2. I’m confused by this post – can’t tell where/whether you’re being ironic – and I’m confused by 2 million Egyptians chanting that particular slogan. To date, I haven’t seen any reason to doubt the protestors’ insistence that their uprising is secular and pluralistic in nature. That’s why the chant is confusing: to a Westerner like me ignorant of Egyptian culture, it points in a non-secular direction. I don’t have a clue why they were chanting it. It seems ludicrous to take it literally, so is it symbolic? If so, what of? Is it about Jeruslaem as a religious centre, as you suggest? If so, does that imply a rather more prominent role for religion in the current popular movement than most of us have been assuming? Alternatively, is it about the Palestinians? Is it bellicosity towards Israel, as some are saying?
    Strangely, none of the posts I’ve been able to track down on this gives anything resembling a satisfactory explanation. Surely you don’t believe they’re really talking about travel plans? And surely it is easy to see how some could interpret “dying as martyrs by the millions” as bellicose? My gut feeling (based only on what I’ve seen in the last few weeks) tells me that’s a misinterpretation, but the point is it’s not obvious.
    Makes me wish I could personally ask some of the brave, educated Egyptians I’ve seen interviewed who speak remarkable English – some of whom were no doubt in that crowd themselves – what that was really about.

  3. It is quite clear that any change of any sort in the Arab lands has to lead to a re-evaluation of the decision to abandon the Palestinians.
    What is curious, for those who do not understand the fascist political record, is that, given more than four decades of breathing room and every opportunity to make peace on the most favourable terms, Israel has chosen to prove beyond a shadow of a doubt that it wants all. Or nothing.
    It has had numerous opportunities, as the recently released Palestine Papers confirm, to come out of negotiations with about 85% of historic Palestine. And to do so with a treaty co-signed and guaranteed by the US, the EU powers and every other country amenable to pressure. Virtually the entire world, in other words.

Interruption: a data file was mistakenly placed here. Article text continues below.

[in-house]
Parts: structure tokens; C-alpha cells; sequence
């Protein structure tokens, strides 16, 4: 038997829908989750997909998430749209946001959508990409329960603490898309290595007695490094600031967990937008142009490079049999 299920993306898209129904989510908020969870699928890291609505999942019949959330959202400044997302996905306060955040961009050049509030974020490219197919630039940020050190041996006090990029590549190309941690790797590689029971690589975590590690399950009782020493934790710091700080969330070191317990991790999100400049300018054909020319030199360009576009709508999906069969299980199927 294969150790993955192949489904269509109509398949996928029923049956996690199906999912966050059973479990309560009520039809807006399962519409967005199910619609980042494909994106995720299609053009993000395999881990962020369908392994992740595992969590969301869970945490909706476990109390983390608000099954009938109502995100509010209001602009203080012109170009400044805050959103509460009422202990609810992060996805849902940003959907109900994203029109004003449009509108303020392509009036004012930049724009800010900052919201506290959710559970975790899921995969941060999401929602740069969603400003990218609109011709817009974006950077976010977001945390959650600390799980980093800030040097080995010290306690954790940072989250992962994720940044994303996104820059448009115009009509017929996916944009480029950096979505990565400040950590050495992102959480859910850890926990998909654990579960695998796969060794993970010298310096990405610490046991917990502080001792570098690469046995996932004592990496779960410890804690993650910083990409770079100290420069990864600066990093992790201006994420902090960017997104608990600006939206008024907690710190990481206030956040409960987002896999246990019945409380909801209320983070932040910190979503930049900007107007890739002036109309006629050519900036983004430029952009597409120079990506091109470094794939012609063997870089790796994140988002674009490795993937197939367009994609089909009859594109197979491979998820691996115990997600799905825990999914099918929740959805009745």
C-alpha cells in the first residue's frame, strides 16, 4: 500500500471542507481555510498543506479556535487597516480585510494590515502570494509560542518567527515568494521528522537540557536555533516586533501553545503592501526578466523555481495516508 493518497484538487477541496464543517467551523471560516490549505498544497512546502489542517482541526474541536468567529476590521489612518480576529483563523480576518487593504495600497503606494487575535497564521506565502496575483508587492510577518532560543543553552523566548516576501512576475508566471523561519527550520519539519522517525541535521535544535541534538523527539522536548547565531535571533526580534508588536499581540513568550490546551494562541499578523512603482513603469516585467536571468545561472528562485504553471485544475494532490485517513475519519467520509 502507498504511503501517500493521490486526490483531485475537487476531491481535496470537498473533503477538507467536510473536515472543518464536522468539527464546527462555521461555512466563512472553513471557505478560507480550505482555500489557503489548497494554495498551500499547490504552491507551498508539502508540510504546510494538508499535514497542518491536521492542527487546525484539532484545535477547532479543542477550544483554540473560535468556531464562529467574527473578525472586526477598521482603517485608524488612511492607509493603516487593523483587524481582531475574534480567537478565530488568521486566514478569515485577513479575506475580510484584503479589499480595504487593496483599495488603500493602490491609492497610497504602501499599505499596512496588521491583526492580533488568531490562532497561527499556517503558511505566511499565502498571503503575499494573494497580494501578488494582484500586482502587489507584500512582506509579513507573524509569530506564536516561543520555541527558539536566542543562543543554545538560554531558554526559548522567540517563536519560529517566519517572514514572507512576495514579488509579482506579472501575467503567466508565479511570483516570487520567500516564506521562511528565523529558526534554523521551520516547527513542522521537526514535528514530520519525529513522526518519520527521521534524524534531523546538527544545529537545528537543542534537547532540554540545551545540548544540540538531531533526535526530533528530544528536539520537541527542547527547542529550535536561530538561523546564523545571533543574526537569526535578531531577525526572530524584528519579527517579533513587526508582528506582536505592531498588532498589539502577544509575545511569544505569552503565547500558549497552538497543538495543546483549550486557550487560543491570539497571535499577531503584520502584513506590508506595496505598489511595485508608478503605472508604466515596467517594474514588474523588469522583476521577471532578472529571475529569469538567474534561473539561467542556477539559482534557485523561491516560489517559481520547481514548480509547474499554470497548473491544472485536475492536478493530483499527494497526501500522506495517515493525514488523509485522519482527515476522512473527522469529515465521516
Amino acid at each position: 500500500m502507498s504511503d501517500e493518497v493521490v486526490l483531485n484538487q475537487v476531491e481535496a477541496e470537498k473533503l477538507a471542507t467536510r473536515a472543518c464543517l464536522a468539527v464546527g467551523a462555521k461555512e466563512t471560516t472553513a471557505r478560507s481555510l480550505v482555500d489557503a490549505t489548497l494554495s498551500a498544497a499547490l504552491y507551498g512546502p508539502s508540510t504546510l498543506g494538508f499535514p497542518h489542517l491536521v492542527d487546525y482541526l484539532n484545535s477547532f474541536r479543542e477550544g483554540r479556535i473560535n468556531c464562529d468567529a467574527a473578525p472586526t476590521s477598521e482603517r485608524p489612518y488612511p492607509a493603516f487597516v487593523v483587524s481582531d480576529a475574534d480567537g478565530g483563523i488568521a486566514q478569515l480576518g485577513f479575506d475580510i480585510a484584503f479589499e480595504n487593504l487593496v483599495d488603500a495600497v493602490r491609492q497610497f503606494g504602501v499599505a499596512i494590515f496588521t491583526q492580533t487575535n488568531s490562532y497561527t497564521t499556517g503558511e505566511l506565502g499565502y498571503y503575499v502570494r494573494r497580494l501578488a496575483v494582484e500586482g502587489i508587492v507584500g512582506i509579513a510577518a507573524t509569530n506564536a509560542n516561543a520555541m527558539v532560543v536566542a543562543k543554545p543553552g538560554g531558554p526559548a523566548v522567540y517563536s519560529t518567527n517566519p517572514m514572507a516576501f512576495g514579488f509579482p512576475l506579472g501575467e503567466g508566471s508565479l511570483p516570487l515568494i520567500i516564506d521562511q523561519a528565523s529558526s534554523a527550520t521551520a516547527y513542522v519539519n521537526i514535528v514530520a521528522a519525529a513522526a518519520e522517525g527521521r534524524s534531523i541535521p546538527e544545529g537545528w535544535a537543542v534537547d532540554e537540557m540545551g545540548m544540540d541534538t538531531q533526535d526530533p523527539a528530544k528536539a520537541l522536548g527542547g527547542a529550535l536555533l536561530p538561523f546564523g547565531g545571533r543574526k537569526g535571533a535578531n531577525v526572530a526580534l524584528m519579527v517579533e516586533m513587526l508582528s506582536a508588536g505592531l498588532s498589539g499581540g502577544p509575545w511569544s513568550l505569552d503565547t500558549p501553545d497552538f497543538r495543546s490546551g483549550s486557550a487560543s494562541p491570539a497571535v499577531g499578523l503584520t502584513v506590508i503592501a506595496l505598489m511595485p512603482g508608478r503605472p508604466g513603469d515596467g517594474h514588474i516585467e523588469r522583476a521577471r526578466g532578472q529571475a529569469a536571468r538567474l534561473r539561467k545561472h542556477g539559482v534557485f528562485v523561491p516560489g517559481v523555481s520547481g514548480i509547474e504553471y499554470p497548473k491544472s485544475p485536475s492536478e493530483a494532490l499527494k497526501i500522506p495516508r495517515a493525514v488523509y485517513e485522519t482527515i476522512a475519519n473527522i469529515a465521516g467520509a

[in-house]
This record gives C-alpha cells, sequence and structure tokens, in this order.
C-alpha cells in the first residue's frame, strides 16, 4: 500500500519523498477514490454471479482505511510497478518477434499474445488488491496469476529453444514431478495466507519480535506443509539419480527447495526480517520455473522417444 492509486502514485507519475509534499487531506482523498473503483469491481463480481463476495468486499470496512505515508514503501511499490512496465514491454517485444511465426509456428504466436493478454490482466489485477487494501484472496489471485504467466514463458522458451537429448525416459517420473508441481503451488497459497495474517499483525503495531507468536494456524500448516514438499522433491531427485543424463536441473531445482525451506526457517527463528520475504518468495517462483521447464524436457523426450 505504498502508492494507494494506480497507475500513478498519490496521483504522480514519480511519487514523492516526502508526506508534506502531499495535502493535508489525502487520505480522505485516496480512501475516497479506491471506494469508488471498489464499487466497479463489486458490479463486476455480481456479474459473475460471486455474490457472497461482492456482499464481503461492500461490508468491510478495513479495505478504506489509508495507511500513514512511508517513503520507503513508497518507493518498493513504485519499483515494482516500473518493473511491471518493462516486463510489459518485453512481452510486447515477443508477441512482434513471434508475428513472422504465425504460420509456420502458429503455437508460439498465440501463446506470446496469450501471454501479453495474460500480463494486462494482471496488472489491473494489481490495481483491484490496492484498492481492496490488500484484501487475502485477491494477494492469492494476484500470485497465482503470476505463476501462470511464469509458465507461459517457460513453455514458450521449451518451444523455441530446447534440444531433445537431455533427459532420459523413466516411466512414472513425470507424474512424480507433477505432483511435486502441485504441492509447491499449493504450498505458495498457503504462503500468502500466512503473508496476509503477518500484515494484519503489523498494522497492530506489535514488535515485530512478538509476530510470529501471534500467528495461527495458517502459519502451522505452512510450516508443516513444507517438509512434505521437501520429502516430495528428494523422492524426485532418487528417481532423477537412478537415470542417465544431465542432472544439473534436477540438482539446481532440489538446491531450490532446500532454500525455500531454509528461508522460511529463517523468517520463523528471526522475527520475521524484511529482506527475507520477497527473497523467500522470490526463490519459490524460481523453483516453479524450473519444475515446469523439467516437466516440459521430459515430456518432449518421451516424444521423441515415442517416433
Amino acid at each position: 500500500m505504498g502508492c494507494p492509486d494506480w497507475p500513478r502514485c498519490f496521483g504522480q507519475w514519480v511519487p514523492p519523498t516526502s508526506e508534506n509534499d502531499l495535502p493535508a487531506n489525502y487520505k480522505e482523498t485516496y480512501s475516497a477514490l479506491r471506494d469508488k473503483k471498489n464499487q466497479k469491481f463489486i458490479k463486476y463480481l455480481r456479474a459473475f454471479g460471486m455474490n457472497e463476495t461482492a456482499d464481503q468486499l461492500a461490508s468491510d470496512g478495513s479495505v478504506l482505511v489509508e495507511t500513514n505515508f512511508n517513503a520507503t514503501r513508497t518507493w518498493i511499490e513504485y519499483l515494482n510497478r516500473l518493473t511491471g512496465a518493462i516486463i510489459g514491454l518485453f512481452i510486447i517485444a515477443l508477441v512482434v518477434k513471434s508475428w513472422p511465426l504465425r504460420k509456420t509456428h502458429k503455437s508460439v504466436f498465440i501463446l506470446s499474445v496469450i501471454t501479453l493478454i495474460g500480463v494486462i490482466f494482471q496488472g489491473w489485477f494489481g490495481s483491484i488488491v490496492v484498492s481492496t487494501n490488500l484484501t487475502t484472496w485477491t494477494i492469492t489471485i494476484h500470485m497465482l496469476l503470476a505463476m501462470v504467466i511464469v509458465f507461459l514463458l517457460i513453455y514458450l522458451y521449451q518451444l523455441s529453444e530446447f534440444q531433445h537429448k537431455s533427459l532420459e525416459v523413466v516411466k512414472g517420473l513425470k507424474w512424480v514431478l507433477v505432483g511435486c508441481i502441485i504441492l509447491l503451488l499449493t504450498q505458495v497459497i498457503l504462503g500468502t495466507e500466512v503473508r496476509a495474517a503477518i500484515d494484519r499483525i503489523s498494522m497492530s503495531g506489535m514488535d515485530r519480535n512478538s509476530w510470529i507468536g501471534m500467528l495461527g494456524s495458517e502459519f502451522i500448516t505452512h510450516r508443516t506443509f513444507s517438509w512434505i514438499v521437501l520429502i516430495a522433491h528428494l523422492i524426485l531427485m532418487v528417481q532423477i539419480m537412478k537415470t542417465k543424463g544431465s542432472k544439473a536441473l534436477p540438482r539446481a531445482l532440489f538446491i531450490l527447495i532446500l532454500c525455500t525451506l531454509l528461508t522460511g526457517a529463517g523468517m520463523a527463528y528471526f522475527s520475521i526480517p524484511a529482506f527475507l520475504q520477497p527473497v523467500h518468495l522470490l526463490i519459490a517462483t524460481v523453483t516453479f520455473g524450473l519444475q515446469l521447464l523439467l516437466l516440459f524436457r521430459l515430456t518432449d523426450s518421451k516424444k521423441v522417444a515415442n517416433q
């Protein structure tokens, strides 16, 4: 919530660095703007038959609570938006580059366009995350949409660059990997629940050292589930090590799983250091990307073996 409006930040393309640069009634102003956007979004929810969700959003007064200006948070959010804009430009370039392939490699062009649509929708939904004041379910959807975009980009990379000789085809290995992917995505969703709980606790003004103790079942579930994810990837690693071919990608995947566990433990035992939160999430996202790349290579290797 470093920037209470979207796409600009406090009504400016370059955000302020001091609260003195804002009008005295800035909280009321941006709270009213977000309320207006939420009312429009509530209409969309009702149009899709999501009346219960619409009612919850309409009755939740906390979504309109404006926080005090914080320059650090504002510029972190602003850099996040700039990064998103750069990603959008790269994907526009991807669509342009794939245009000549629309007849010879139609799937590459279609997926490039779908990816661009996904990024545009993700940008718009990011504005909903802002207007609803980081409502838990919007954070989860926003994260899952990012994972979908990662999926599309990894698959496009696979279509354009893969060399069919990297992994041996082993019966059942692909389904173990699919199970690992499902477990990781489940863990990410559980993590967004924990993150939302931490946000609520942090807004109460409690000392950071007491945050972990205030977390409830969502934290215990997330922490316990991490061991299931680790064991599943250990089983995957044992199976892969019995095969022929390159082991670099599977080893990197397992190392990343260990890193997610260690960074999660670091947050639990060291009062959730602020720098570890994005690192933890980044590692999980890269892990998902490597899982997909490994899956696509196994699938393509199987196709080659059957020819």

God willing, such days are past. And, one suspects, the only people who don’t understand that they are past, are not the ultras in Israel but the utterly irresponsible, Dennis Ross types who rule Washington but who, unlike the Israelis, are simply playing games, with other peoples lives.
    For AIPAC and the big donors who plant colonies in the West Bank and drive the people of Jerusalem from their ancestral homes (or rather who finance these things because they do nothing, these are the prototype chicken hawks, pushing the vulnerable families of religious maniacs and economic refugees into the firing line, for the hell of it) there is nothing to worry about. There is still only one way to deal with Arabs, Orde Wingate’s way, Begin’s way, Sharon’s way, to ensure that they are unarmed and then to crush them. To tie them up and then to beat them.
    The tragic aspect of this is that, for almost a century now, certainly since the 1930s, it has been zionist policy to make the Palestinians hate them. At every stage offers of compromise and conciliation have been spurned. Zionists have seen the absolute defeat and exile of the indigenous people as being necessary for the fulfilment of their project.
    So they have sown. Now they must reap. And so must those who have, because they are as devoid of imagination and sense as they are of conscience, backed Israel in its bullying.
    As a Canadian I am really happy that the General Assembly did not elect this country to the Security Council, last year. Had they done so Canada would have insisted on voting along with the US last week. That ignominy we have been spared.

  4. ‘An American friend has described the chants in Tahrir yesterday as “bellicose”. What is bellicose about saying you’re going to pray at your holy sites in Jerusalem, and you’re prepared a die as a martyr if necessary to get there?’
    wll this happen? highly unlikely..why? because this so called revolution has gone as far as it will be allowed.
    It served its purpose: a regime change…now it will die down, and all that will be left is the military to mop up the diehards.
    This whole arab uprising looks alwfully Iran (not a arab nation) we clearly see Colour revolutionary yuppies seizing then moment.
    and why do we never see this sort of thing in a place like the US?There the few protestors keep to their free speech zones, and police agent provacateurs in the crowd create violence to invite a crackdown.